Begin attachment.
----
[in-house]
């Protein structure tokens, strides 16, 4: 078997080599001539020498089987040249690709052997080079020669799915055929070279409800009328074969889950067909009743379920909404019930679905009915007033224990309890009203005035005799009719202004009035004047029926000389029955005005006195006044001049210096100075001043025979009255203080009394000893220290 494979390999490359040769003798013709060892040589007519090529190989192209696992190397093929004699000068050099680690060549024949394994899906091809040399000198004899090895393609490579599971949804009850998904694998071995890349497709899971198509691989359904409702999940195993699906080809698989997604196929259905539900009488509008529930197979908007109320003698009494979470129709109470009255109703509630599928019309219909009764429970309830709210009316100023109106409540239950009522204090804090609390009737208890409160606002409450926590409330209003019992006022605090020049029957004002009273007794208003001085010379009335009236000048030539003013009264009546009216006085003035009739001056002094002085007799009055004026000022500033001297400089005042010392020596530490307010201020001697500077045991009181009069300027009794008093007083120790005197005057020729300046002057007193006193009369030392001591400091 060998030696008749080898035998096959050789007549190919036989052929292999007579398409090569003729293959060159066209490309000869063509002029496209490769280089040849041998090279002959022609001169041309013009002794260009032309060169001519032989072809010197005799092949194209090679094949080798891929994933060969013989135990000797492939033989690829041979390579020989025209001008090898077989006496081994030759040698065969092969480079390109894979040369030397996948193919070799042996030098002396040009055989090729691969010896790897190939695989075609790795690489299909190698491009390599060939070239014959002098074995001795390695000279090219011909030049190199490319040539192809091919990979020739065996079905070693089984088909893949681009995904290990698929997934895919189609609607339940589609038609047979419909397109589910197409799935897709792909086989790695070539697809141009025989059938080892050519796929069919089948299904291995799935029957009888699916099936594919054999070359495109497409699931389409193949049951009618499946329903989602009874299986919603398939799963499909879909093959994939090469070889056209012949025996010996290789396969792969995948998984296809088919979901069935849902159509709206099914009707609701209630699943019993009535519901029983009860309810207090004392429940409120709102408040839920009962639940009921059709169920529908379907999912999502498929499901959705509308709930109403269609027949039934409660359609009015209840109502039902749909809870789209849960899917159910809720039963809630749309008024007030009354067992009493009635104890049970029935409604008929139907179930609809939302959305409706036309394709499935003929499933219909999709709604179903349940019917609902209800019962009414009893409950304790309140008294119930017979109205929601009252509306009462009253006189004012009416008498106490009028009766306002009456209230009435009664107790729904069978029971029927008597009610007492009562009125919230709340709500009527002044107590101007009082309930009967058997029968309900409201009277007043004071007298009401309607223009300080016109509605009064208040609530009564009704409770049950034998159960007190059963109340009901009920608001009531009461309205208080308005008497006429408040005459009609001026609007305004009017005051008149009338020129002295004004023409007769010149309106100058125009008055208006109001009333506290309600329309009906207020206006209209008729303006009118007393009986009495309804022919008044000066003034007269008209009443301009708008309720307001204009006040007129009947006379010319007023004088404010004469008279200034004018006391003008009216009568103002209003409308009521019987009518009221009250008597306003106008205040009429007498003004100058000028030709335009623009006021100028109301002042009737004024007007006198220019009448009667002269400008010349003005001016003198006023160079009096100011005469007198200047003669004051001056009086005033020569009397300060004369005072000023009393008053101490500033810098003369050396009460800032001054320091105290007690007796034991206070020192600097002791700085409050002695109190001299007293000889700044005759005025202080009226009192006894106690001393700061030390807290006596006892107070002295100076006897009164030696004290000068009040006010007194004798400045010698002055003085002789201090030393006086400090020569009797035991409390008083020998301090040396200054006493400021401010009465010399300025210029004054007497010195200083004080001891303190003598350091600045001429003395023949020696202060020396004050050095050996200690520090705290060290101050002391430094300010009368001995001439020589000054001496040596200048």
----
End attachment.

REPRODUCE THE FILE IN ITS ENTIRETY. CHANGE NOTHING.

[in-house]
């Protein structure tokens, strides 16, 4: 078997080599001539020498089987040249690709052997080079020669799915055929070279409800009328074969889950067909009743379920909404019930679905009915007033224990309890009203005035005799009719202004009035004047029926000389029955005005006195006044001049210096100075001043025979009255203080009394000893220290 494979390999490359040769003798013709060892040589007519090529190989192209696992190397093929004699000068050099680690060549024949394994899906091809040399000198004899090895393609490579599971949804009850998904694998071995890349497709899971198509691989359904409702999940195993699906080809698989997604196929259905539900009488509008529930197979908007109320003698009494979470129709109470009255109703509630599928019309219909009764429970309830709210009316100023109106409540239950009522204090804090609390009737208890409160606002409450926590409330209003019992006022605090020049029957004002009273007794208003001085010379009335009236000048030539003013009264009546009216006085003035009739001056002094002085007799009055004026000022500033001297400089005042010392020596530490307010201020001697500077045991009181009069300027009794008093007083120790005197005057020729300046002057007193006193009369030392001591400091 060998030696008749080898035998096959050789007549190919036989052929292999007579398409090569003729293959060159066209490309000869063509002029496209490769280089040849041998090279002959022609001169041309013009002794260009032309060169001519032989072809010197005799092949194209090679094949080798891929994933060969013989135990000797492939033989690829041979390579020989025209001008090898077989006496081994030759040698065969092969480079390109894979040369030397996948193919070799042996030098002396040009055989090729691969010896790897190939695989075609790795690489299909190698491009390599060939070239014959002098074995001795390695000279090219011909030049190199490319040539192809091919990979020739065996079905070693089984088909893949681009995904290990698929997934895919189609609607339940589609038609047979419909397109589910197409799935897709792909086989790695070539697809141009025989059938080892050519796929069919089948299904291995799935029957009888699916099936594919054999070359495109497409699931389409193949049951009618499946329903989602009874299986919603398939799963499909879909093959994939090469070889056209012949025996010996290789396969792969995948998984296809088919979901069935849902159509709206099914009707609701209630699943019993009535519901029983009860309810207090004392429940409120709102408040839920009962639940009921059709169920529908379907999912999502498929499901959705509308709930109403269609027949039934409660359609009015209840109502039902749909809870789209849960899917159910809720039963809630749309008024007030009354067992009493009635104890049970029935409604008929139907179930609809939302959305409706036309394709499935003929499933219909999709709604179903349940019917609902209800019962009414009893409950304790309140008294119930017979109205929601009252509306009462009253006189004012009416008498106490009028009766306002009456209230009435009664107790729904069978029971029927008597009610007492009562009125919230709340709500009527002044107590101007009082309930009967058997029968309900409201009277007043004071007298009401309607223009300080016109509605009064208040609530009564009704409770049950034998159960007190059963109340009901009920608001009531009461309205208080308005008497006429408040005459009609001026609007305004009017005051008149009338020129002295004004023409007769010149309106100058125009008055208006109001009333506290309600329309009906207020206006209209008729303006009118007393009986009495309804022919008044000066003034007269008209009443301009708008309720307001204009006040007129009947006379010319007023004088404010004469008279200034004018006391003008009216009568103002209003409308009521019987009518009221009250008597306003106008205040009429007498003004100058000028030709335009623009006021100028109301002042009737004024007007006198220019009448009667002269400008010349003005001016003198006023160079009096100011005469007198200047003669004051001056009086005033020569009397300060004369005072000023009393008053101490500033810098003369050396009460800032001054320091105290007690007796034991206070020192600097002791700085409050002695109190001299007293000889700044005759005025202080009226009192006894106690001393700061030390807290006596006892107070002295100076006897009164030696004290000068009040006010007194004798400045010698002055003085002789201090030393006086400090020569009797035991409390008083020998301090040396200054006493400021401010009465010399300025210029004054007497010195200083004080001891303190003598350091600045001429003395023949020696202060020396004050050095050996200690520090705290060290101050002391430094300010009368001995001439020589000054001496040596200048």